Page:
The proportion of households in Egham Hythe who owned their home outright was 11.2% below the regional average. The proportion who owned their home with a loan was 4.1% higher than the regional average; providing overall a greater proportion than average of rented residential property and of social housing, and above to the average in Surrey and Runnymede and slightly higher than the national average; a third, 539 households were rented directly from the local authority in 2011.
|Output area||Population||Households||% Owned outright||% Owned with a loan||hectares|
|Egham Hythe (ward)||6,474||1,640||21.3||39.2||191|
|2010||Jill Warner||Egham Hythe|
|2011||Yvonna Lay||Egham Hythe|
|2012||Jonathan Wilson||Egham Hythe|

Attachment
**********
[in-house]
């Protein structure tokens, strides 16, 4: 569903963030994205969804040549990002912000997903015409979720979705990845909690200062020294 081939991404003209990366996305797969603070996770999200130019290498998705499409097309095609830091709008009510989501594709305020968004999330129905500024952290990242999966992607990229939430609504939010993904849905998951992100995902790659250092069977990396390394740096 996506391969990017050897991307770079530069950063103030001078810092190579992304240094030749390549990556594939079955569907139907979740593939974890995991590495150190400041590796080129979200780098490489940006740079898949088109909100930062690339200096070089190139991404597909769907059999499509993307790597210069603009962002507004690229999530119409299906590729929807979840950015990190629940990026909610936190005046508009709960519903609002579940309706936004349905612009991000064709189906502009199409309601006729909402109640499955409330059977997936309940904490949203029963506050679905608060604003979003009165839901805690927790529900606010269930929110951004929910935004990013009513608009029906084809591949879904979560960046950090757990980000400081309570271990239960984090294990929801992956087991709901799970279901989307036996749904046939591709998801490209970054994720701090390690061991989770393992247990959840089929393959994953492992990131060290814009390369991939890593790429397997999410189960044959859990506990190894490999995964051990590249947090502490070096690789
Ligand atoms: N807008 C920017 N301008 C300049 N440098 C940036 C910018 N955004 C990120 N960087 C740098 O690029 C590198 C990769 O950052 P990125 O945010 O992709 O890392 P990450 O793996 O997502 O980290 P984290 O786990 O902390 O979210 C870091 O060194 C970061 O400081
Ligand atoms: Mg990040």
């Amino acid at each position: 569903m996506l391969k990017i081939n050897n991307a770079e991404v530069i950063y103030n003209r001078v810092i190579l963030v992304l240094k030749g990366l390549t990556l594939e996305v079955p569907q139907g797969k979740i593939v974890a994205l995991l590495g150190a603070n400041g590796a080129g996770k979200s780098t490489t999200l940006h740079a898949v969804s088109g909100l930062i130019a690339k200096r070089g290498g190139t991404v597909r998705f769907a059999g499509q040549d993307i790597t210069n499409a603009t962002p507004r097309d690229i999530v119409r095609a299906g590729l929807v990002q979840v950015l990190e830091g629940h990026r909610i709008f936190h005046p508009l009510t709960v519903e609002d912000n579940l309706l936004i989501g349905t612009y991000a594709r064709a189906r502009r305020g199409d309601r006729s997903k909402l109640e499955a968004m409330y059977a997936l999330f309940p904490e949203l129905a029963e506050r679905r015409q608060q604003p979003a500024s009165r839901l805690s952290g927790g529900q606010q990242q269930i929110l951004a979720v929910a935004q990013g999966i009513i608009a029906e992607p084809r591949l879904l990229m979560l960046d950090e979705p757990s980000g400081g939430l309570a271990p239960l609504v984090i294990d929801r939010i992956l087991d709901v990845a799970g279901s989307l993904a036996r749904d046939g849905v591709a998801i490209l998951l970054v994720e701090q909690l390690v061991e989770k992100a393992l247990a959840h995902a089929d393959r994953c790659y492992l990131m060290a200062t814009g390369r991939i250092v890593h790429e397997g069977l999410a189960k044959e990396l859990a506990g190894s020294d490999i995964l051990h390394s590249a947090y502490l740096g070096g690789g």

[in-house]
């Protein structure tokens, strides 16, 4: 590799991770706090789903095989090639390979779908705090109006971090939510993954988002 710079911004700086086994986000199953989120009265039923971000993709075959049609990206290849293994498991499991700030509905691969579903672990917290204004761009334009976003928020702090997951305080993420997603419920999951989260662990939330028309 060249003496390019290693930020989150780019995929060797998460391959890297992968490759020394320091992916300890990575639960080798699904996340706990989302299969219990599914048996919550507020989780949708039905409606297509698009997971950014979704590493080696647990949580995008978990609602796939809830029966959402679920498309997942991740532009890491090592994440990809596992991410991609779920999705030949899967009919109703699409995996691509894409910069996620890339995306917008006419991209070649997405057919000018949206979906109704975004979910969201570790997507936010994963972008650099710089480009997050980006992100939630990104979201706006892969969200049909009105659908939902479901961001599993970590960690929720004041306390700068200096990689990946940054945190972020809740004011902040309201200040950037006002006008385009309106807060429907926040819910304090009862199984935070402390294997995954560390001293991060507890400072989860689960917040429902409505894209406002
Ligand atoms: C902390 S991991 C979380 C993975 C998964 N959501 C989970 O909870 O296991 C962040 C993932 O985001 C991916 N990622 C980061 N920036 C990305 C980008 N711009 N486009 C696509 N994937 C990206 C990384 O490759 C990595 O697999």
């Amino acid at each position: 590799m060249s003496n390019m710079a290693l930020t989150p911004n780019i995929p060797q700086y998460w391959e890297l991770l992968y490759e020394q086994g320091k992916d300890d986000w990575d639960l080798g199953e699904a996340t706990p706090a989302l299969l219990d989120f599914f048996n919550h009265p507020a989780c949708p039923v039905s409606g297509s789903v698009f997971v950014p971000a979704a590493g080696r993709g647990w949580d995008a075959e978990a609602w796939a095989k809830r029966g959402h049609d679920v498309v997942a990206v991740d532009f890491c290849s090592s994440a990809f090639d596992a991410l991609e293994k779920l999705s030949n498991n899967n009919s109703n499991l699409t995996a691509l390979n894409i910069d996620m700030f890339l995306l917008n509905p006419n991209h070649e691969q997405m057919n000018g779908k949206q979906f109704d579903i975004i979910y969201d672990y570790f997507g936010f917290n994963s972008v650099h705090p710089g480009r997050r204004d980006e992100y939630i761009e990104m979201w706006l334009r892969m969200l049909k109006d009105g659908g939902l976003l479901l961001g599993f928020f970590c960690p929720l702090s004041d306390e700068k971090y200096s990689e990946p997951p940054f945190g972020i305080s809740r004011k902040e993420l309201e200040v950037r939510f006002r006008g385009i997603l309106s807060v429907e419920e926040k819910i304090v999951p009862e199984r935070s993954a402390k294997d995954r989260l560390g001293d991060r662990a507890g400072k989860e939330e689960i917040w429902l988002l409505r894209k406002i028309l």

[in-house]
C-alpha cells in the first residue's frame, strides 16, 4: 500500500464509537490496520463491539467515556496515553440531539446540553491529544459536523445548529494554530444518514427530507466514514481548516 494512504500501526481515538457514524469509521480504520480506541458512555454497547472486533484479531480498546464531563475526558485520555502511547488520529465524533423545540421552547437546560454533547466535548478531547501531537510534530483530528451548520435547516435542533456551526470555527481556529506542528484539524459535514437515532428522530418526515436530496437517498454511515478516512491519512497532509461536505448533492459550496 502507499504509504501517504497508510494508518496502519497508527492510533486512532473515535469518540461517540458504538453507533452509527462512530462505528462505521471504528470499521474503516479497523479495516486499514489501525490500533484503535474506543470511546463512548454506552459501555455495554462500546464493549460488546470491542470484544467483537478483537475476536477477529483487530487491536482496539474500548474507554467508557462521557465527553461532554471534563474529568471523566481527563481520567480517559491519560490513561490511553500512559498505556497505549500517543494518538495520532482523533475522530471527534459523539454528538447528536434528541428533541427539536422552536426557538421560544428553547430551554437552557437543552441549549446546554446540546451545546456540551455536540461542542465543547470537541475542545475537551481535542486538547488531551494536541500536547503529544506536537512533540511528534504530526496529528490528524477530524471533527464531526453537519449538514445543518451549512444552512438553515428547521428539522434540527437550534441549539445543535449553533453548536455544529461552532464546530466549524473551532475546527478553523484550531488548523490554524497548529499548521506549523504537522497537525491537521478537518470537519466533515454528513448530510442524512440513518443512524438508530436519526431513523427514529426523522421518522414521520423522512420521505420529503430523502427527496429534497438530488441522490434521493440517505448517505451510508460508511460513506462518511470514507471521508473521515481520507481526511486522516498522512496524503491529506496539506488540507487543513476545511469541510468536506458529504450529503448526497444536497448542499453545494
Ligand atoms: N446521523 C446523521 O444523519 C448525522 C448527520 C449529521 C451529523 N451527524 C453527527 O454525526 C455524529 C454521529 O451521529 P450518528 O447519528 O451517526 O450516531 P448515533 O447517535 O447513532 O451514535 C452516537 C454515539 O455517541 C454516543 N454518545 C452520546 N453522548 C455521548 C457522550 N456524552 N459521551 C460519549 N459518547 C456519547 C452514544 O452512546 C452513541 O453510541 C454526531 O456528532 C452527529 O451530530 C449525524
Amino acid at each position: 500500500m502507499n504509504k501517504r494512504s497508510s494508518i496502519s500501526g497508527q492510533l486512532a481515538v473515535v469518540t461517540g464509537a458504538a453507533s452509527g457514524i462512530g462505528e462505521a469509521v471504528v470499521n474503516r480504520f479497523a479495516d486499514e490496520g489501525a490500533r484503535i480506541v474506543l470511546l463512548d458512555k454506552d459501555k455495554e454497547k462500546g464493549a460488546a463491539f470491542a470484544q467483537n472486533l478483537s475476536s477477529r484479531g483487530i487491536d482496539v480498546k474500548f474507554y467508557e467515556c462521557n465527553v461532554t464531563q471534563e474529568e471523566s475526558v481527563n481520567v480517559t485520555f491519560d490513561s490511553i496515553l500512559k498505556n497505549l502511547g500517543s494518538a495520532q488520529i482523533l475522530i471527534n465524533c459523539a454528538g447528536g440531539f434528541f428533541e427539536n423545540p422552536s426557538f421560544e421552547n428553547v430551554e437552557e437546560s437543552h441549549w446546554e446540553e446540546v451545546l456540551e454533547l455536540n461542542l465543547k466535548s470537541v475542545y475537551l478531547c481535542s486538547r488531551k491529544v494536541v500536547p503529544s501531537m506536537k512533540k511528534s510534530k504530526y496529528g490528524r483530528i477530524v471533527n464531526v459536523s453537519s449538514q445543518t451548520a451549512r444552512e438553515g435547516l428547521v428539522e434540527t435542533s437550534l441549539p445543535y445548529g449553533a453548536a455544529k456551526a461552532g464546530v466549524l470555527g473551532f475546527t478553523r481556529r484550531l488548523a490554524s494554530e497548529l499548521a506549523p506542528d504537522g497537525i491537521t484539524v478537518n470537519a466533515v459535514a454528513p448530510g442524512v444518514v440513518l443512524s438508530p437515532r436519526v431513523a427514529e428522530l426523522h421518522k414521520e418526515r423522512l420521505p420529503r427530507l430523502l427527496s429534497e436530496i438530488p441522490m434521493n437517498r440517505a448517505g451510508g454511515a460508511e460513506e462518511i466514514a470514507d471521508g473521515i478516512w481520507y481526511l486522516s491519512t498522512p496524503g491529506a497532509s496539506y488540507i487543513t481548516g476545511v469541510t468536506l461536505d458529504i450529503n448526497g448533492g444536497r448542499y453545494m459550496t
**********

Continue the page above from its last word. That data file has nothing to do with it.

- Key Statistics; Quick Statistics: Population Density United Kingdom Census 2011 Office for National Statistics Retrieved 2013-11-20
- Hythe (definition at wiktionary)
- H.E. Malden (editor) (1911). "Parishes: Egham". A History of the County of Surrey: Volume 3. Institute of Historical Research. Retrieved 20 November 2013.
- Grid square map Ordnance survey website
- Egham Hythe Conservation Area Runnymede Borough Council
- OS Map with Listed Buildings and Parks marked
- Stevenson, View of the Agriculture of Surrey (1809)
- Runnymede Borough Council
- A vision of Britain The University of Portsmouth and others. Retrieved 20 November 2013
- Egham Hythe, St Paul the Church of England Retrieved 20 November 2013
- Wendover Road Methodist Church Retrieved 20 November 2013
- Egham Community Churches and Religious Matters Retrieved 20 November 2013
- Surrey Wildlife Trust
- Electoral Divisions Surrey County Council. Retrieved 6 November 2013
- Your local councillors Runnymede Borough Council . Retrieved 20 November 2013
- Your Councillor Surrey County Council. Retrieved 6 November 2013
- St Paul's, Egham Hythe (see history page)
- Egham-by-Runnymede Historical Society
- Map of the parish of Egham Hythe
- Map and statistics for the electoral ward of Egham Hythe